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Google finally showed me a vision for AI I’m comfortable with

OPINION: Google I/O was almost entirely focused on its Gemini AI model’s takeover of its most important products. It may not have been the most exciting showcase of AI’s potential, but it’s the first to leave me feeling enthusiastic rather than icky and scared.

I’ve seen generative AI as a personal and existential threat ever since it emerged as this decade’s most disruptive tech trend. I’ve been incredibly sceptical about its ability to be a net benefit for humanity now and in the future.

As tech journalists we’ve seen Microsoft et al pitch a future where no-one clicks our websites because search has neatly summarised our collective words into an aggregated paragraph, complete with a link to the shopping page for the product we’ve spent weeks testing.

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I’ll often be reminded that ChatGPT can do what I do as a copywriter, but in seconds. Ask a graphic designer who creates logos for people’s businesses. They’ll tell you the same.

Reporting on that stuff in real time has felt like writing my own career obituary. And people wonder why I became a yoga teacher as a side hustle!

However, during Google I/O on May 14, I began to see a side of AI that could aid my personal and professional life, rather than hinder it. It’s one that could help me be more productive and achieve complex tasks in double quick time. And no-one else’s livelihood needs to suffer.

All benefits, no thievery

Take the series of Google Gemini tools coming to Android 15, Google Photos and Google Search, for example. I was particularly impressed with the new Google Lens tool that enables a video of a tech issue to be uploaded along with a voice query relating to the problem.

Gemini could identify the model, analyse the nature of the issue, and spit out a load of text that might help you with troubleshooting the problem. This potentially eliminates a dozen web other searches and ensures people don’t have to spend ages looking for the technical term, like the tone arm in this image below.

Google Search video AI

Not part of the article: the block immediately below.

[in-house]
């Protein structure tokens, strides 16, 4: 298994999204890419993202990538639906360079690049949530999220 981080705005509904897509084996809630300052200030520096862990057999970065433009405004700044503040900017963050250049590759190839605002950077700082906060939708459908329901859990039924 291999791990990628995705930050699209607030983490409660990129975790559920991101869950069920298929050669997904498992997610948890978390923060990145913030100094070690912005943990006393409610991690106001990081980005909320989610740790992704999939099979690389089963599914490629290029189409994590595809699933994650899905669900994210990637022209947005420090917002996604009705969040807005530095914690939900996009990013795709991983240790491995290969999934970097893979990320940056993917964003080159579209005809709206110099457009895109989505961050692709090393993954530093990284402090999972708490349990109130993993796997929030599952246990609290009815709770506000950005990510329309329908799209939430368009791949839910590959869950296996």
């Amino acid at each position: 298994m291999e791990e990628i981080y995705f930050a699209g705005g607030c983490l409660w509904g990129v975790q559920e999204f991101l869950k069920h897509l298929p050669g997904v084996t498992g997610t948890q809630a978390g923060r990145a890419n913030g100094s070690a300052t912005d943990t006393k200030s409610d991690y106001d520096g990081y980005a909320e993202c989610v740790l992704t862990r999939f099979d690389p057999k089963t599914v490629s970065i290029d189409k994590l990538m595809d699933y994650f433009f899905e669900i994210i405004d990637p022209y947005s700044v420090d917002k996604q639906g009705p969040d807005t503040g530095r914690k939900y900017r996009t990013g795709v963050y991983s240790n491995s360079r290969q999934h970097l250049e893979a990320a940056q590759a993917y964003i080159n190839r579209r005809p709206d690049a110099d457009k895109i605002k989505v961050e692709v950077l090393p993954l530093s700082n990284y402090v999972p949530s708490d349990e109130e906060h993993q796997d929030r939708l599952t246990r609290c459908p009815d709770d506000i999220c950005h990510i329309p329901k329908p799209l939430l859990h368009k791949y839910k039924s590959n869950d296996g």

The ability to make a deeply personal vegan meal plan for the week (and easily adjust it) could save me a couple of hours on a Sunday morning while I’m watching the football and – due to the complex potential within search – save me some money too.

The Gemini Overlay in Android 15 will leverage the multimodal elements of the generative AI model to “Ask This Video” within YouTube as a shortcut to the information or the portion of the video required.

Google Gemini in Android

Again, much of this comes with the caveat that Google eventually finds a way to compensate the people who wrote those troubleshooting guides, recipes, and created the videos to gave Gemini the knowledge in the first place.

The tools within Workspace apps like Gmail and Docs look ever so useful in terms of harnessing the information that can otherwise take ages to find.

Instead of scouring your Gmail inbox, you can ask Gemini very specific questions about the content. I can bring up my most recent invoices, find my upcoming deadlines, summarise a lengthy brief. It’s much more powerful than the Google Assistant ever was and it’ll help me make my living without screwing anyone out of theirs.

From distorting to enhancing reality

I’ve been wary of some of Google’s AI photography tools in recent years. Things like Magic Eraser and Magic Editor don’t sit well with me because their entire purpose is to completely distort reality. In my view, these images cease to be a photograph and become just an embellishment of a former reality.

However, the new Ask Photos tool is a joy because it harnesses content you’ve already organically created and makes it more meaningful and more useful thanks to proactive prompts.

Hell yeah, create me a lovely little album of all the best places my wife and I have been in 15 years together. Show me one photo of my dog per week we’ve had him.

How many times are you endlessly scrolling through your photo library looking for a singular picture or piece of information? Ask Photos can eradicate this.

Gemini Ask Photos birthday

This is a vision for generative AI I’m far more comfortable with. It’s not quite as mindblowing and future-altering, but it’s something that can shave minutes off frustrating, time-consuming daily tasks. It’s something that can harness content I’ve already organically created and show me the best of it within just a few seconds.

I could get used to this. Perhaps.

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